I am quite often asked as to whether I am a Jesus mythicist. David Fitzgerald, in that camp, kindly wrote the foreword for my book The Nativity: A Critical Examination, and Derek Murphy, author of Jesus Potter Harry Christ is also a mythicist, and he wrote some blurbs for a few of my books. That said, I am not a mythicist. The work of some of the mythicists does raise a myriad questions which deserve good answers, and, as a result, I often call myself an agnostic who errs on the side of historicity. Richard Carrier’s second volume of his thesis on Bayes’ Theorem and its application to the historical Jesus has just come out at the time of reading this, though I am yet to get hold of the 700-page tome, although Hume’s Apprentice is reviewing it comprehensively here at SIN.
My conclusion to the debate is this:
The Jesus as reported in the Gospels is so far removed from the real and historical figure of Jesus, overlaid with myth, story-telling, propaganda and evangelist agenda, that the end result is synonymous with myth.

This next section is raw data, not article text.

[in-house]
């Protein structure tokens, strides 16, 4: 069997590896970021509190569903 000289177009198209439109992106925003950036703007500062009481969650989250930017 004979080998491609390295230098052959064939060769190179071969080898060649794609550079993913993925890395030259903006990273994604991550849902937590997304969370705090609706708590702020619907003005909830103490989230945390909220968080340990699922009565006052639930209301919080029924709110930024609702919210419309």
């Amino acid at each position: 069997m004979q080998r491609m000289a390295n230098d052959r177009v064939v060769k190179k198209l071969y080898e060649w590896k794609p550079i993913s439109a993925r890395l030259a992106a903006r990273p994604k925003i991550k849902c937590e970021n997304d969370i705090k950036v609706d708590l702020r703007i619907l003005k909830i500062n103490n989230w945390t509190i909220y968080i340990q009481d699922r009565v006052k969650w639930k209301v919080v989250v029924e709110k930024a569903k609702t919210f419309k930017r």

So though there probably was a historical figure, given that the movement did take shape and seemed to have real and accessible figures (to some degree) in the very early stages, we can’t really access the core historical truth of that original Jesus figure. It’s not cut and dried, and question remain, which mythicists tightly ask. I don’t really have a horse in either race since none of the options include a godmanspirit who resurrected to sit on his own right hand in atonement for the past and future sins of humanity which were known in advance, designed into the system and actualised by the very same entity. So I’d take mythicism over Christianity any day. And they call mythicists fringe asif the position is absurd? Now that’s crazy.